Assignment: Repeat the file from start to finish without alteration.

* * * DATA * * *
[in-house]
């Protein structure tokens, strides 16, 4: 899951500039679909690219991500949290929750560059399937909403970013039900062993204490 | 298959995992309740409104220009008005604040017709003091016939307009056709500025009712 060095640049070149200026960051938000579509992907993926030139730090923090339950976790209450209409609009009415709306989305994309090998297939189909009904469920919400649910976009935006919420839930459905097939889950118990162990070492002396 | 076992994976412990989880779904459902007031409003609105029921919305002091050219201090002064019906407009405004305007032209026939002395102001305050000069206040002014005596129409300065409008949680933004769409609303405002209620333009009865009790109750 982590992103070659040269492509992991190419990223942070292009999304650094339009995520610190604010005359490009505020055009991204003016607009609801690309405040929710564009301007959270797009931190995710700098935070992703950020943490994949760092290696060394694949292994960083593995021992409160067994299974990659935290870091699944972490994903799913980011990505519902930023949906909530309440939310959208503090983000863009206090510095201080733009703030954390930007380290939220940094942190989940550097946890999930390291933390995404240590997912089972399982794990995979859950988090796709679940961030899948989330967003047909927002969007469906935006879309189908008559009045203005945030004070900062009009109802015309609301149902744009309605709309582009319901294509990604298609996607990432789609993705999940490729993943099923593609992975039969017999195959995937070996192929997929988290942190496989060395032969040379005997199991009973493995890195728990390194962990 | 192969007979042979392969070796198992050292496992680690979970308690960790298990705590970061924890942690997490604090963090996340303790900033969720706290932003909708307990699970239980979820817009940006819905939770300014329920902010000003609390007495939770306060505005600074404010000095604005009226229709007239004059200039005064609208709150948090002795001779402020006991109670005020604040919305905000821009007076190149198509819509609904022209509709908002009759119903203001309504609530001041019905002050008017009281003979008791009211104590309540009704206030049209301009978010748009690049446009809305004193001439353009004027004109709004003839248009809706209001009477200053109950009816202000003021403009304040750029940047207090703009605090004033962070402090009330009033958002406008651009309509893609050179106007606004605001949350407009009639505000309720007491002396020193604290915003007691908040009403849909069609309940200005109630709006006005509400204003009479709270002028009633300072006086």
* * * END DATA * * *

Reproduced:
[in-house]
């Protein structure tokens, strides 16, 4: 899951500039679909690219991500949290929750560059399937909403970013039900062993204490 | 298959995992309740409104220009008005604040017709003091016939307009056709500025009712 060095640049070149200026960051938000579509992907993926030139730090923090339950976790209450209409609009009415709306989305994309090998297939189909009904469920919400649910976009935006919420839930459905097939889950118990162990070492002396 | 076992994976412990989880779904459902007031409003609105029921919305002091050219201090002064019906407009405004305007032209026939002395102001305050000069206040002014005596129409300065409008949680933004769409609303405002209620333009009865009790109750 982590992103070659040269492509992991190419990223942070292009999304650094339009995520610190604010005359490009505020055009991204003016607009609801690309405040929710564009301007959270797009931190995710700098935070992703950020943490994949760092290696060394694949292994960083593995021992409160067994299974990659935290870091699944972490994903799913980011990505519902930023949906909530309440939310959208503090983000863009206090510095201080733009703030954390930007380290939220940094942190989940550097946890999930390291933390995404240590997912089972399982794990995979859950988090796709679940961030899948989330967003047909927002969007469906935006879309189908008559009045203005945030004070900062009009109802015309609301149902744009309605709309582009319901294509990604298609996607990432789609993705999940490729993943099923593609992975039969017999195959995937070996192929997929988290942190496989060395032969040379005997199991009973493995890195728990390194962990 | 192969007979042979392969070796198992050292496992680690979970308690960790298990705590970061924890942690997490604090963090996340303790900033969720706290932003909708307990699970239980979820817009940006819905939770300014329920902010000003609390007495939770306060505005600074404010000095604005009226229709007239004059200039005064609208709150948090002795001779402020006991109670005020604040919305905000821009007076190149198509819509609904022209509709908002009759119903203001309504609530001041019905002050008017009281003979008791009211104590309540009704206030049209301009978010748009690049446009809305004193001439353009004027004109709004003839248009809706209001009477200053109950009816202000003021403009304040750029940047207090703009605090004033962070402090009330009033958002406008651009309509893609050179106007606004605001949350407009009639505000309720007491002396020193604290915003007691908040009403849909069609309940200005109630709006006005509400204003009479709270002028009633300072006086």